What Tasha wishes people knew about life after military service.
This is a hard question. I have thought about it for quite a few days. I think it is fair to say that military service is a blessing and a curse. I had a lot of experiences I struggled with and did not care for. Still, I had an equal amount of experiences that changed my life for the better, made me a better person, and shaped my life. I would never be where I am today without it.
I think it is also fair to say that you should never judge a book by its cover. You never know what someone is dealing with daily. Most days I can wake up and go on with my life, and some days I can’t, or it’s harder. I have far more good days than bad days, but it’s a reality, and I think that reality is true for every soldier. None of us want to be treated differently, but down to the way your body works and brain functions, you just aren’t the same when you come back. Luckily we have a lot of training in “adapt and overcome,” and that’s what we do. We figure out what works and what doesn’t, and we move on with our lives.
I am personally also really disappointed by the political climate in our country. As someone who fought for freedom, it dismays me to see so much anger and hatred towards each other if beliefs are different. I wish so badly we could live in a world where no matter what beliefs others hold, we could embrace each other for who we are and the experiences that have caused us to believe in these ways. I have always been a big believer in accepting other people where they are, including their religious and political beliefs. Isn’t that what Jesus wanted?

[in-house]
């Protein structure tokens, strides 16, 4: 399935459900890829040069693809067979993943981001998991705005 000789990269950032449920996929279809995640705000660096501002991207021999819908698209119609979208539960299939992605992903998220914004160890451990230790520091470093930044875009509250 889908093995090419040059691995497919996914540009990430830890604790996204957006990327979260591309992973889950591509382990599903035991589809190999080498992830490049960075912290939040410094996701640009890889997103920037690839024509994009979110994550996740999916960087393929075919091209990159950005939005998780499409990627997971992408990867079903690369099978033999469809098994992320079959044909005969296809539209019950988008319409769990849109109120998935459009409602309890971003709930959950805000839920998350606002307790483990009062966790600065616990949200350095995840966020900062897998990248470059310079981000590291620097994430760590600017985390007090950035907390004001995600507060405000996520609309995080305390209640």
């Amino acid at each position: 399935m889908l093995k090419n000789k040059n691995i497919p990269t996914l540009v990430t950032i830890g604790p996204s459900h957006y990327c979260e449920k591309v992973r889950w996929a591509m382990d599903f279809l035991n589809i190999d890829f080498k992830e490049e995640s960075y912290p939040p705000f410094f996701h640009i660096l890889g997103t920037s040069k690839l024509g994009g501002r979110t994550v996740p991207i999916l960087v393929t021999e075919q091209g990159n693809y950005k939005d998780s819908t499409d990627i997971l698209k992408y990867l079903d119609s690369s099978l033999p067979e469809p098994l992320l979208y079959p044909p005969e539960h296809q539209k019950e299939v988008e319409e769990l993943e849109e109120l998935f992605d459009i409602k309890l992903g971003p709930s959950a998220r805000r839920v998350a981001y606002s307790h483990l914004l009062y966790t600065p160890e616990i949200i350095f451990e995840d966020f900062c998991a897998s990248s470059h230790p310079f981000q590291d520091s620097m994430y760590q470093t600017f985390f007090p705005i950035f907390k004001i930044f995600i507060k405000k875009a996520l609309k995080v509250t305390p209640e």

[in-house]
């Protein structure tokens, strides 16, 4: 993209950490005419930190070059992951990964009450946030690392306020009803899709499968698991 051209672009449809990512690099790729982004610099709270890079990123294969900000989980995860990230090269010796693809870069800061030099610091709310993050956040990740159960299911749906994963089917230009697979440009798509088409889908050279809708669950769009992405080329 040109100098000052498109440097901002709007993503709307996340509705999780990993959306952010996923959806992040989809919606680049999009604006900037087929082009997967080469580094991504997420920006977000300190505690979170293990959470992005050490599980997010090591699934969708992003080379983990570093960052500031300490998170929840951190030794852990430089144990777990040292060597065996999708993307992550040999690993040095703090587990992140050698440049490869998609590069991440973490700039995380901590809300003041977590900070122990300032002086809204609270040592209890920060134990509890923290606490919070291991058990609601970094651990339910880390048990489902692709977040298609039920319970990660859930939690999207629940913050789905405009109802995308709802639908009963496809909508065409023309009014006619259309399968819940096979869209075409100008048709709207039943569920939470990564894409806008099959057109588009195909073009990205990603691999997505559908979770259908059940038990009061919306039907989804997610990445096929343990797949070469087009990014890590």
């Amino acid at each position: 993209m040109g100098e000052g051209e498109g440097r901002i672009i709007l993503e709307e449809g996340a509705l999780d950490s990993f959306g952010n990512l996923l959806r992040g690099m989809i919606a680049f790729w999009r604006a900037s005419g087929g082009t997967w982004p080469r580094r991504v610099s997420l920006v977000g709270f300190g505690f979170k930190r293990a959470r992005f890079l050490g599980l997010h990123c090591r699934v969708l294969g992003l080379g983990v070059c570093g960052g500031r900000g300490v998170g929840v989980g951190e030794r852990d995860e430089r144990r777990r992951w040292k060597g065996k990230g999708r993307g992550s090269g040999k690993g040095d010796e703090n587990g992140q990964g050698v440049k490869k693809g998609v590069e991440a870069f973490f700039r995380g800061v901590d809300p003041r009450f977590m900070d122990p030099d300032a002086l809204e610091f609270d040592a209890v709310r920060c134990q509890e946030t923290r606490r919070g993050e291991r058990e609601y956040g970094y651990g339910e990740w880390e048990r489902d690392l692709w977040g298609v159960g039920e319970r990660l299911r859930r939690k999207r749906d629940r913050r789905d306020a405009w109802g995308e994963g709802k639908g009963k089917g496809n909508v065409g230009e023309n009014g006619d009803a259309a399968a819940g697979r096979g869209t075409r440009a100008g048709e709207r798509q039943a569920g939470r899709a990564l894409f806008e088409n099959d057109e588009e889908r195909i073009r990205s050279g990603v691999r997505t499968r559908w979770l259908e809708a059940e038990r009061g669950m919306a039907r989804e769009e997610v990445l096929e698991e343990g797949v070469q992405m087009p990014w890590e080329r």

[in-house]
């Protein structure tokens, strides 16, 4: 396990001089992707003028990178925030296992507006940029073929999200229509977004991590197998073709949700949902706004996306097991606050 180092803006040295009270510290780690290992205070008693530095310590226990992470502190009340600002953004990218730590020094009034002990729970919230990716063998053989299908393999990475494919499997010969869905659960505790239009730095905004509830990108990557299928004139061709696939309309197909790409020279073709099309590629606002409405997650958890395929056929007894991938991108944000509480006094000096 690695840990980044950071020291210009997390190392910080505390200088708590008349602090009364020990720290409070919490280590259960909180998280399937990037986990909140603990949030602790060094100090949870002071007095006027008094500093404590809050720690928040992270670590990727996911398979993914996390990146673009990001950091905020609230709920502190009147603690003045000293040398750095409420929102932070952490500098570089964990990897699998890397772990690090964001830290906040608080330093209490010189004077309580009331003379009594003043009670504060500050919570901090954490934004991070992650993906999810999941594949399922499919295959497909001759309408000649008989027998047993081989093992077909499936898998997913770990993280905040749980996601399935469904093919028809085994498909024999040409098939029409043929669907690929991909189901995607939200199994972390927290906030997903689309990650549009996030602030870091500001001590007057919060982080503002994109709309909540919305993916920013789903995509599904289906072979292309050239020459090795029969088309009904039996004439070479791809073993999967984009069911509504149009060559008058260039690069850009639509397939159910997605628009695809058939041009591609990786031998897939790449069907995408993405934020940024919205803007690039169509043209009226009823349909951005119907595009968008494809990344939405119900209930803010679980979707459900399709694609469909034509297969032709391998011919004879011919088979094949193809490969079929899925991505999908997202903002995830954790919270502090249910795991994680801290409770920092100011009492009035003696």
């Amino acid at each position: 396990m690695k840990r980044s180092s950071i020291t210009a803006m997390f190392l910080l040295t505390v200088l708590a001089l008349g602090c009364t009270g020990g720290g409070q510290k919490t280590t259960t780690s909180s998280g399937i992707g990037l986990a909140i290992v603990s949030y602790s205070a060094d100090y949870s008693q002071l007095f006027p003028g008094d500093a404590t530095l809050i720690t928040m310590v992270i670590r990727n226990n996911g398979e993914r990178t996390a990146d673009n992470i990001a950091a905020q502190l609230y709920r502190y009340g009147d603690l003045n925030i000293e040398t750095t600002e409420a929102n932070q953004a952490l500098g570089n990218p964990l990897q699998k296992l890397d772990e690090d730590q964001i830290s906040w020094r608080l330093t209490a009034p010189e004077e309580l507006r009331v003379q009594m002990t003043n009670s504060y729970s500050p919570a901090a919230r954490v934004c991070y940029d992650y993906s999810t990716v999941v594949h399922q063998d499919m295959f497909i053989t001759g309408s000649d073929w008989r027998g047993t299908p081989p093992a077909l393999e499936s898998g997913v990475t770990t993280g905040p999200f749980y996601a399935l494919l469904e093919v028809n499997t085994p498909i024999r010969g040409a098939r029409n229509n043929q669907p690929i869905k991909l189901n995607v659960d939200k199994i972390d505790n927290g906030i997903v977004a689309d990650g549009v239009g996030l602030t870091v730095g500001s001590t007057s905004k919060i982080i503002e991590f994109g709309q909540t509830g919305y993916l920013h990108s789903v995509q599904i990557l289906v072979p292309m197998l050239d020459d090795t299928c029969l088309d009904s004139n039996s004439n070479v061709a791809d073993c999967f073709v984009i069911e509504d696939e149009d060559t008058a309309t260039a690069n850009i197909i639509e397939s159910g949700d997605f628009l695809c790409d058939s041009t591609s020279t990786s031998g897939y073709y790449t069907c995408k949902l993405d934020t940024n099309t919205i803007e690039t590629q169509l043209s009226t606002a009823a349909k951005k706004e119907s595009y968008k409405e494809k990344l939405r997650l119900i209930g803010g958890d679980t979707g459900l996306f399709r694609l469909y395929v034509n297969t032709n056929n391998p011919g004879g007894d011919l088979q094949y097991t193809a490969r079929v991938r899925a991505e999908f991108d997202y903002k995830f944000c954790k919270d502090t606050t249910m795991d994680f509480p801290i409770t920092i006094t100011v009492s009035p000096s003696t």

What Phil wishes people knew about military service.
One thing that I wish people knew about veterans is that at one point in their life, they wrote a blank check to America, payable with up to their own life. This is a significant commitment that few understand. They can provide outstanding leadership skills in all environments. Military members are some of the most detail-oriented people and can accomplish tasks with minimal guidance. I would love for people to realize this skill before looking at veterans’ educational background when considering them for jobs. Veterans have an incredible skill set and high moral values, and these attributes should not be overlooked.
What brought you to ZCS?
When we lived in Texas, we dreamed of being able to live up north and give our kids the kind of education that ZCS gives- ok, maybe I dreamed of it. Phil dies inside a little bit every time it snows. We looked around quite a bit at schools for Noah. We visited a few different Christian schools in the area, and ZCS was a no-brainer for us. I grew up in a rigid Baptist school that was not a pleasant experience, so let me tell you, I am picky.
When you walk in the front door, it’s almost like you are getting a hug. I absolutely love the feel of ZCS. I love the passion for God at ZCS. I love the acceptance at ZCS. I love that you can love Jesus and still be a little bit laid back, laugh a little bit, love a lot. Those are all things that were missing for me when I was a kiddo. I also love how absolutely loved, and special you guys make my kids feel. I could not wish for a better experience for them.
We are blown away by the incorporation of language. Phil is a native Spanish speaker, so it was important to us that our children learn Spanish. We love that they also learn Mandarin.
***Tasha and Phil, thank you for sacrificing and putting your life on the line for all of us. We are honored you choose to make Zeeland Christian your school community.***